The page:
It's not at all the same question.

If you're going to pretend to be this dense, I see no point coming back to this thread.

 Dope harming nobody...then... harmless activity  ???

 

David Young wrote:
I might one day find a Libertarian poster on one of these forums who openly states that there are examples of violent political demonstrations whose violence has not been provoked by any violence from the police, but so far I haven't.

Thanks for toning down your previous love of Libertarians. Good luck on your thread.

 


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I would see almost anything

I would see almost anything as worth it if it would destroy capitalism.


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You can still do it.

Whether you still would do something is beside the point.  My point is that you still could do it.

Whether your shopping list for the week would be the same if everyone and anyone could see an inventory of items you bought doesn't change the fact that it wouldn't make it impossible for you to buy them.

'I can't go into shop X without someone who sees me doing so making use of that information' is not the same as 'I can't go into shop X'.

 

As for any kind feelings towards Libertarians, I have about as much respect for Libertarianism as I have for the average tuppence-ha'penny, university-student, single-issue-politics protest group, or Evangelical pressure group for that matter.

 


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David Young wrote:Can you

David Young wrote:

Can you name a legal activity, harming nobody, which you would not be able to do under such circumstances?

Living Free

 

Seriously... i have wild delusional thoughts about become a tyrannical overlord of earth and not even i would attempt shit like this

What Would Kharn Do?


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David Young wrote:This

David Young wrote:

This question is mainly for Libitarians, but I'd be interested in replies from any point on the political spectrum.

Suppose that wherever there was a street light there was also a CCTV camera.  None were trained on private property, and all recorded for at least a fortnight before the recordings were deleted (unless a police investigation of the tapes were launched during that time frame).

Can you name a legal activity, harming nobody, which you would not be able to do under such circumstances?

 


I wouldn't be able to smoke a joint. Doesn't harm anyone.

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There are legal things

There are legal things people wouldn't feel comfortable doing if they knew they were being videotaped.  This should be perfectly obvious.  Regardless of promises that the tapes are destroyed after two weeks, or that no one looks at them unless a crime is reported (neither of which would certainly be the case in reality), people act differently when they know they're being videotaped.  Perhaps someone wouldn't feel comfortable performing a public display of affection?  People may not feel comfortable attempting to get through an intersection with a camera trained on vehicles (People break a law for running a red light, but they're also avoiding rear-end collisions caused by stopping to avoid getting caught on camera).  Protesters may be made to feel like they can't protest or demonstrate as they like, even when the activity is legal.  Even the most mundane things that people do in public could be curtailed by such video cameras.  I am sure there are other examples that you could come up with on your own.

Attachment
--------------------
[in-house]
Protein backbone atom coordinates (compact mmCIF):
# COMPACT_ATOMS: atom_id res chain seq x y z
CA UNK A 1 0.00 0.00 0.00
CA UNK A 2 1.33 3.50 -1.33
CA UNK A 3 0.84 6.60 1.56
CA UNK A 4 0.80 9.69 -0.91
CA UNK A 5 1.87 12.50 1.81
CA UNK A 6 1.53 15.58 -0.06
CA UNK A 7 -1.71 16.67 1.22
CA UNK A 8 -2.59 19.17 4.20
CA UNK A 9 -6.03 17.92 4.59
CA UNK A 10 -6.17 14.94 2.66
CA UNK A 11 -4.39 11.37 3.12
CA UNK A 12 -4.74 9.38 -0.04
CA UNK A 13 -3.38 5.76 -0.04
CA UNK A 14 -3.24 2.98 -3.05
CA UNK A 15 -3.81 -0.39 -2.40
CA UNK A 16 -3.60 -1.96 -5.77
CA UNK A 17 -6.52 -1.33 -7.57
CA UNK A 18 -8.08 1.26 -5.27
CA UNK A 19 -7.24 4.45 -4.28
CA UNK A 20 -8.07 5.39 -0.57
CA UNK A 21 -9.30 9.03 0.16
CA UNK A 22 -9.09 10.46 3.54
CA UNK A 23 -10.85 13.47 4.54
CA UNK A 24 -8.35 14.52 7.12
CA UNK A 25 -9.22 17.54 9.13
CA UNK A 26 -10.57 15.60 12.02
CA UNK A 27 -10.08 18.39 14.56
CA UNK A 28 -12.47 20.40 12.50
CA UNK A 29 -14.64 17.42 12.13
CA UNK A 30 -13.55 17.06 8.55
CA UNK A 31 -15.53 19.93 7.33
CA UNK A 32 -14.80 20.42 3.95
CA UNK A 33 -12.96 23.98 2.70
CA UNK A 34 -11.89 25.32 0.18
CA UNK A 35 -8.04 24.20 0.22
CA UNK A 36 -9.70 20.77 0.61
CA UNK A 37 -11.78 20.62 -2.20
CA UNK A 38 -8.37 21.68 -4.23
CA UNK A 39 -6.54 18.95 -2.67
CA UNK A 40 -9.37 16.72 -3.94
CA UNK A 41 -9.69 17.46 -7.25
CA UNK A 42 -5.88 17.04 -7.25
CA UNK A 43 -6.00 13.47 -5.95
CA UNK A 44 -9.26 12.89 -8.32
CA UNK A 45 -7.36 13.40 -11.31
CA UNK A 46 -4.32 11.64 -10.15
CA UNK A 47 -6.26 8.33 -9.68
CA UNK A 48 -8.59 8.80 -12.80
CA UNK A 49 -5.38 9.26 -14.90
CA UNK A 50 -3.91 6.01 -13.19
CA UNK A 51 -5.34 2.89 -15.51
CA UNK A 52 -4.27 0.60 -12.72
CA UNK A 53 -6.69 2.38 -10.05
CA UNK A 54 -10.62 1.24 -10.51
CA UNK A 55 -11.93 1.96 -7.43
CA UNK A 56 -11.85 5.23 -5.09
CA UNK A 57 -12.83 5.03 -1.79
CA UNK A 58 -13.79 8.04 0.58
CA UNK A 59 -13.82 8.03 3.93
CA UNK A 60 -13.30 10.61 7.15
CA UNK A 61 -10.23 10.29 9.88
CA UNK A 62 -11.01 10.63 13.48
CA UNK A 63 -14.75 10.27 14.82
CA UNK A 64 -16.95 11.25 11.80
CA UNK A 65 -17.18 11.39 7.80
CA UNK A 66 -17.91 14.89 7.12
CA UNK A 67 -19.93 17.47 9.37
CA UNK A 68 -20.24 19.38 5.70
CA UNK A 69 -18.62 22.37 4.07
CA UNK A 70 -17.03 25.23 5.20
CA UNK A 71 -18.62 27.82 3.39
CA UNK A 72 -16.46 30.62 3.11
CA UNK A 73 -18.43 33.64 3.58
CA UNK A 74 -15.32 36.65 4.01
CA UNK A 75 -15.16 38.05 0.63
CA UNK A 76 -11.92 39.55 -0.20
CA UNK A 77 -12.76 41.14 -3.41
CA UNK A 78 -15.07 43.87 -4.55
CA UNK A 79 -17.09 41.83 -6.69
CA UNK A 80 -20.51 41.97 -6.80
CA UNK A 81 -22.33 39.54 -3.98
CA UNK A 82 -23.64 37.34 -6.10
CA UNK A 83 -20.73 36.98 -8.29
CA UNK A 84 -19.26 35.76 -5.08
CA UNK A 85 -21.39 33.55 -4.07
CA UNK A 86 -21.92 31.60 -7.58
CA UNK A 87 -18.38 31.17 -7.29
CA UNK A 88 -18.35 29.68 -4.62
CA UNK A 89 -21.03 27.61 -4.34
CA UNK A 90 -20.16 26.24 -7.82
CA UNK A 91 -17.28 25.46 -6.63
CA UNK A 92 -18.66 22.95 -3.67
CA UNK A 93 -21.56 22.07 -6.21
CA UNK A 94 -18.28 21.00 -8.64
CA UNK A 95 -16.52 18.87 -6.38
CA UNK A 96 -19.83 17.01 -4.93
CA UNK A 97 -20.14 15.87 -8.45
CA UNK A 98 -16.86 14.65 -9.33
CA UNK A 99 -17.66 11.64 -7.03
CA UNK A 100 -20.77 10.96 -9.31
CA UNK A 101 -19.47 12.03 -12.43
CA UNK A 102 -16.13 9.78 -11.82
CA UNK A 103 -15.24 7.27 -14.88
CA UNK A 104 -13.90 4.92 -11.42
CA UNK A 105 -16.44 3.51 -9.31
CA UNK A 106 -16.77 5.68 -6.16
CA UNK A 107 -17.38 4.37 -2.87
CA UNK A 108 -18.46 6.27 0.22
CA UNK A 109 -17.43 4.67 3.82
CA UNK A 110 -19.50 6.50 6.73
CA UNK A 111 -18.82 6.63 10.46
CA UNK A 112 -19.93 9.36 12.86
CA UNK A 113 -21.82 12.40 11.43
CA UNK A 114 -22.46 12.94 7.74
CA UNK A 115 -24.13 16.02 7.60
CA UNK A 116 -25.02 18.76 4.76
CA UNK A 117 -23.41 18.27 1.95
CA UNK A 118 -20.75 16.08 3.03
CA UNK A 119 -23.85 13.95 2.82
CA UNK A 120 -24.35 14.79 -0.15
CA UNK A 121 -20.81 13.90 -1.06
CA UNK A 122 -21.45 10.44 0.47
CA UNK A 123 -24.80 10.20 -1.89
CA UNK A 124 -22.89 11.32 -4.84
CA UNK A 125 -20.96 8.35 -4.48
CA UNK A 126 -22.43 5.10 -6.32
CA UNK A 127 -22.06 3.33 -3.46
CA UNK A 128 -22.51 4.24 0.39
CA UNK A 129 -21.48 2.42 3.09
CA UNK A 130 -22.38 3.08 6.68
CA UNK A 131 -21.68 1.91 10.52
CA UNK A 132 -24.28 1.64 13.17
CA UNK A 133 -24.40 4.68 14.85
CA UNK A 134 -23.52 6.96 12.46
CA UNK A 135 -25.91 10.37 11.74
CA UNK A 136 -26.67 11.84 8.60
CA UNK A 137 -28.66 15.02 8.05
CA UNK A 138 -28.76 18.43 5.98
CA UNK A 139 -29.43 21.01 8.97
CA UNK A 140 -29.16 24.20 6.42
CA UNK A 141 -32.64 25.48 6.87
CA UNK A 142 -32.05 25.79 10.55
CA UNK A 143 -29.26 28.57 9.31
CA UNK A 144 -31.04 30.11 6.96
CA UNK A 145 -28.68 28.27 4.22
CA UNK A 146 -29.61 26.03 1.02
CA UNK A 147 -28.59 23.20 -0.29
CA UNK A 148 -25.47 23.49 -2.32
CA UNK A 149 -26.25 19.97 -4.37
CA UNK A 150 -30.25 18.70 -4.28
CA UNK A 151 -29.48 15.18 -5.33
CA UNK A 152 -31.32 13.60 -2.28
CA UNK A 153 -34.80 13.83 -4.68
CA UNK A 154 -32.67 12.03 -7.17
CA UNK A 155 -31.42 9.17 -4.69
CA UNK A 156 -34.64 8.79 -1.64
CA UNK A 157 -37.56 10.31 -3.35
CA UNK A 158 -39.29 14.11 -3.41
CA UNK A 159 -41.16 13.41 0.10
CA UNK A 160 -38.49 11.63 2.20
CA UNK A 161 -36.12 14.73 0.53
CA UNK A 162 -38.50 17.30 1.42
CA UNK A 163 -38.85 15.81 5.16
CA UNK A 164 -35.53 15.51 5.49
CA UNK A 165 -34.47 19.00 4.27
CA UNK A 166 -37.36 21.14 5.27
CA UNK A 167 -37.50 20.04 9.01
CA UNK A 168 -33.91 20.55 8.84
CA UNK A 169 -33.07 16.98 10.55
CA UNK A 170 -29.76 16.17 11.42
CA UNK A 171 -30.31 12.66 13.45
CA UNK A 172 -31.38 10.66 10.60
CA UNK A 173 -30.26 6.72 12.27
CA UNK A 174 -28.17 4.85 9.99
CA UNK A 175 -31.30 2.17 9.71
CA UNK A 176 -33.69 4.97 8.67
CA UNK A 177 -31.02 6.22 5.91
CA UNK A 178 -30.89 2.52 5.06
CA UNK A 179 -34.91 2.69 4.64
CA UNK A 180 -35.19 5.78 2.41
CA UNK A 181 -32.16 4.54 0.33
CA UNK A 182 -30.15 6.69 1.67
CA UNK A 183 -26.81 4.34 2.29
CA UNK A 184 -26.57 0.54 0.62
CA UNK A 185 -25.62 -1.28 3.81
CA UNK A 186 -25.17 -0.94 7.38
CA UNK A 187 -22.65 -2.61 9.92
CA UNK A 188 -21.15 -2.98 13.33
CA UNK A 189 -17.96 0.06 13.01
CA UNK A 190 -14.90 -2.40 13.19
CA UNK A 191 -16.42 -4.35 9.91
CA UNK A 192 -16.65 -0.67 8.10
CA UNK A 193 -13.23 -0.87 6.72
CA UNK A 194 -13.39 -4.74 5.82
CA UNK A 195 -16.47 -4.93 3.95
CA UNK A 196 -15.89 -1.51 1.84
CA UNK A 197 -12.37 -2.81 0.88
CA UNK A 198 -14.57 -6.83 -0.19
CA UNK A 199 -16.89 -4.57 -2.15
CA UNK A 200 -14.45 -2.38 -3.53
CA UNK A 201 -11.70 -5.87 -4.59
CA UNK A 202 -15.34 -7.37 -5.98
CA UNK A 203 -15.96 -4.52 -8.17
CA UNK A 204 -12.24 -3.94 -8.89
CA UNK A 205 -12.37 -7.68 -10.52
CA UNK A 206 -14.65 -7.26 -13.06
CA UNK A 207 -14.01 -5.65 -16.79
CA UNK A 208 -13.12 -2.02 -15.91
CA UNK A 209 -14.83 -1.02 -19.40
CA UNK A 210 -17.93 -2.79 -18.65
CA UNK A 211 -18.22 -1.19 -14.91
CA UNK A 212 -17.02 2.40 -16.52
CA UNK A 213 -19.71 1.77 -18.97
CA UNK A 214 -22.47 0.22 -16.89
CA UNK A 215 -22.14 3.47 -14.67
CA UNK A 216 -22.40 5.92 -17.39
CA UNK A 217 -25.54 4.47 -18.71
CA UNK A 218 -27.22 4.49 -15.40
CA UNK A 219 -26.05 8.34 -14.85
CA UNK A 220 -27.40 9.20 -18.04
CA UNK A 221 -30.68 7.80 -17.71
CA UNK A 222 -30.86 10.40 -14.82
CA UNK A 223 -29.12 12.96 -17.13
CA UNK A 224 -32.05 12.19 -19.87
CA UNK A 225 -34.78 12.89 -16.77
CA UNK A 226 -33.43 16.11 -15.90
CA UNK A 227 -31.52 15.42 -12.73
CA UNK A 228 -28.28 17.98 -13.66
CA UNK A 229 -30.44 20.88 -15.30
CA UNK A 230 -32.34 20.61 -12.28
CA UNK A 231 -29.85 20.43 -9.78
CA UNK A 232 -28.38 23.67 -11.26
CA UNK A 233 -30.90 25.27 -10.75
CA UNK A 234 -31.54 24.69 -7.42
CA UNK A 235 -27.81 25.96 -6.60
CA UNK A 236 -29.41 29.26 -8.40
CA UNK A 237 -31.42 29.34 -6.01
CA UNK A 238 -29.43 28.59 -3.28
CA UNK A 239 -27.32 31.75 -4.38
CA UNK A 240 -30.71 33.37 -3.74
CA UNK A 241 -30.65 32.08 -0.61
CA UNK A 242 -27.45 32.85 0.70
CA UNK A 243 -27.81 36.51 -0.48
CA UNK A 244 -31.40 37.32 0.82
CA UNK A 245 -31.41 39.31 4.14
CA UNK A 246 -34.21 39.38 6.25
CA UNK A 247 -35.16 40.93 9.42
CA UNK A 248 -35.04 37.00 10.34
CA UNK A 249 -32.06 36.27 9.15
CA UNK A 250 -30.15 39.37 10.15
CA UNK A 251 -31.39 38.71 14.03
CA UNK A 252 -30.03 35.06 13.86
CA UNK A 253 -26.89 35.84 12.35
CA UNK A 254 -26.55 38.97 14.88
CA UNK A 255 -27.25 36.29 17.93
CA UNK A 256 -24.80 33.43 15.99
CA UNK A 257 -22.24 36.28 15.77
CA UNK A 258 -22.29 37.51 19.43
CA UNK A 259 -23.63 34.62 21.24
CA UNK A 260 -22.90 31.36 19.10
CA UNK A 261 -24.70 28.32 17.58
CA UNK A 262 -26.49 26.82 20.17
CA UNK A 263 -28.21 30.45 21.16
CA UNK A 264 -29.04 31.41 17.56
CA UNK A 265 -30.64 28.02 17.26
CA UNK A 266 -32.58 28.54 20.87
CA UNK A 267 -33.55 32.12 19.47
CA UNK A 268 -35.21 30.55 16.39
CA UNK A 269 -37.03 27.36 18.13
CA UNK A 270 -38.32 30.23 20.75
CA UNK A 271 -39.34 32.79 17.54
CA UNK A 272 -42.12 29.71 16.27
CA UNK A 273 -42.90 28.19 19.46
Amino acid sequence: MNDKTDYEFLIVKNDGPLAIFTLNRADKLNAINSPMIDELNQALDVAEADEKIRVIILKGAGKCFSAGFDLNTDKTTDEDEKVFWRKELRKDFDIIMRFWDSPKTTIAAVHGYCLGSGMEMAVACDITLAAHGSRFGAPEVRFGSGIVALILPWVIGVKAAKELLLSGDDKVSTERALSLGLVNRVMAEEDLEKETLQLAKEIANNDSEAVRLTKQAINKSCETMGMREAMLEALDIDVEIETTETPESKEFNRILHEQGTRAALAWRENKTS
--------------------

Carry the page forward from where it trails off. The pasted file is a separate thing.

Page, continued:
What about illegal things that people do in public that are harmless to either themselves or others?  That is, people who smoke pot while taking a stroll, or pick up a John, or a trick.  (There are prostitutes who use my relatively quiet side street here in the gay district of Canada's largest city as a point for making transactions and I would rather them be here, unfilmed and relatively safe, than for them to have to move off to another, potentially dangerous area to commit their 'crimes'.  It's gone nearly as far as cameras to control prostitution in this area, but the community even discouraged extra police patrols and private filming of the streets to let the perfectly harmless prostitutes stay.) Television cameras could put an end to harmless jay-walking (jay-walking is illegal).